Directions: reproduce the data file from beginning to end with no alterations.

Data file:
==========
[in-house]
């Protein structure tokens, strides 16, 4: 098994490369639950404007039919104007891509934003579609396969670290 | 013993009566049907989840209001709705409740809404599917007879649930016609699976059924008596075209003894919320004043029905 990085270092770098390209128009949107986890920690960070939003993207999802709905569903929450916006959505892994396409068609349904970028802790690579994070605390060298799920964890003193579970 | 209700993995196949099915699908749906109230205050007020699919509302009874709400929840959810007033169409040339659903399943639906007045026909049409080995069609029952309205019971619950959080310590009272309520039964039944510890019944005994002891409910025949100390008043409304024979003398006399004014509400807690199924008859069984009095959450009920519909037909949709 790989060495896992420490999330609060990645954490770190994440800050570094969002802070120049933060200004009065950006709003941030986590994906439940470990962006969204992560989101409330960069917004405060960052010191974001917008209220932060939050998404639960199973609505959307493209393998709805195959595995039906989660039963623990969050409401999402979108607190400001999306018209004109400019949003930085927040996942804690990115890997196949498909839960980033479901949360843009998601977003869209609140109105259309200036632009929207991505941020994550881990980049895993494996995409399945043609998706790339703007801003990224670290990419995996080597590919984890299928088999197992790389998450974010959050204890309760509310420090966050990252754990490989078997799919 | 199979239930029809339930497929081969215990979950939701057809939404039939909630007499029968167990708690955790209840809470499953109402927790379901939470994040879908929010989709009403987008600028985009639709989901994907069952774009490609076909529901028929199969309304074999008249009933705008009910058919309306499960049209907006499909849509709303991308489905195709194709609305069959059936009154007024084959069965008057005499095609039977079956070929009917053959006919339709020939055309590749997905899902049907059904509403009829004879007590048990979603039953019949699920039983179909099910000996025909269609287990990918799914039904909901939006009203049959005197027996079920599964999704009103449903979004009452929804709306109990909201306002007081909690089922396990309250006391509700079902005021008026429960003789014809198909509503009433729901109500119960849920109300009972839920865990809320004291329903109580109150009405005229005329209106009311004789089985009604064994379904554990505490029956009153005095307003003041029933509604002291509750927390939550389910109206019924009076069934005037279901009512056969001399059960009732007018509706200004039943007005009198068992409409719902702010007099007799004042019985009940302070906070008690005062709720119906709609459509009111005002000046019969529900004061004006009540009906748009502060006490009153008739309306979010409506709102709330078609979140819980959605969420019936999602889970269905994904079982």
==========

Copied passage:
[in-house]
């Protein structure tokens, strides 16, 4: 098994490369639950404007039919104007891509934003579609396969670290 | 013993009566049907989840209001709705409740809404599917007879649930016609699976059924008596075209003894919320004043029905 990085270092770098390209128009949107986890920690960070939003993207999802709905569903929450916006959505892994396409068609349904970028802790690579994070605390060298799920964890003193579970 | 209700993995196949099915699908749906109230205050007020699919509302009874709400929840959810007033169409040339659903399943639906007045026909049409080995069609029952309205019971619950959080310590009272309520039964039944510890019944005994002891409910025949100390008043409304024979003398006399004014509400807690199924008859069984009095959450009920519909037909949709 790989060495896992420490999330609060990645954490770190994440800050570094969002802070120049933060200004009065950006709003941030986590994906439940470990962006969204992560989101409330960069917004405060960052010191974001917008209220932060939050998404639960199973609505959307493209393998709805195959595995039906989660039963623990969050409401999402979108607190400001999306018209004109400019949003930085927040996942804690990115890997196949498909839960980033479901949360843009998601977003869209609140109105259309200036632009929207991505941020994550881990980049895993494996995409399945043609998706790339703007801003990224670290990419995996080597590919984890299928088999197992790389998450974010959050204890309760509310420090966050990252754990490989078997799919 | 199979239930029809339930497929081969215990979950939701057809939404039939909630007499029968167990708690955790209840809470499953109402927790379901939470994040879908929010989709009403987008600028985009639709989901994907069952774009490609076909529901028929199969309304074999008249009933705008009910058919309306499960049209907006499909849509709303991308489905195709194709609305069959059936009154007024084959069965008057005499095609039977079956070929009917053959006919339709020939055309590749997905899902049907059904509403009829004879007590048990979603039953019949699920039983179909099910000996025909269609287990990918799914039904909901939006009203049959005197027996079920599964999704009103449903979004009452929804709306109990909201306002007081909690089922396990309250006391509700079902005021008026429960003789014809198909509503009433729901109500119960849920109300009972839920865990809320004291329903109580109150009405005229005329209106009311004789089985009604064994379904554990505490029956009153005095307003003041029933509604002291509750927390939550389910109206019924009076069934005037279901009512056969001399059960009732007018509706200004039943007005009198068992409409719902702010007099007799004042019985009940302070906070008690005062709720119906709609459509009111005002000046019969529900004061004006009540009906748009502060006490009153008739309306979010409506709102709330078609979140819980959605969420019936999602889970269905994904079982």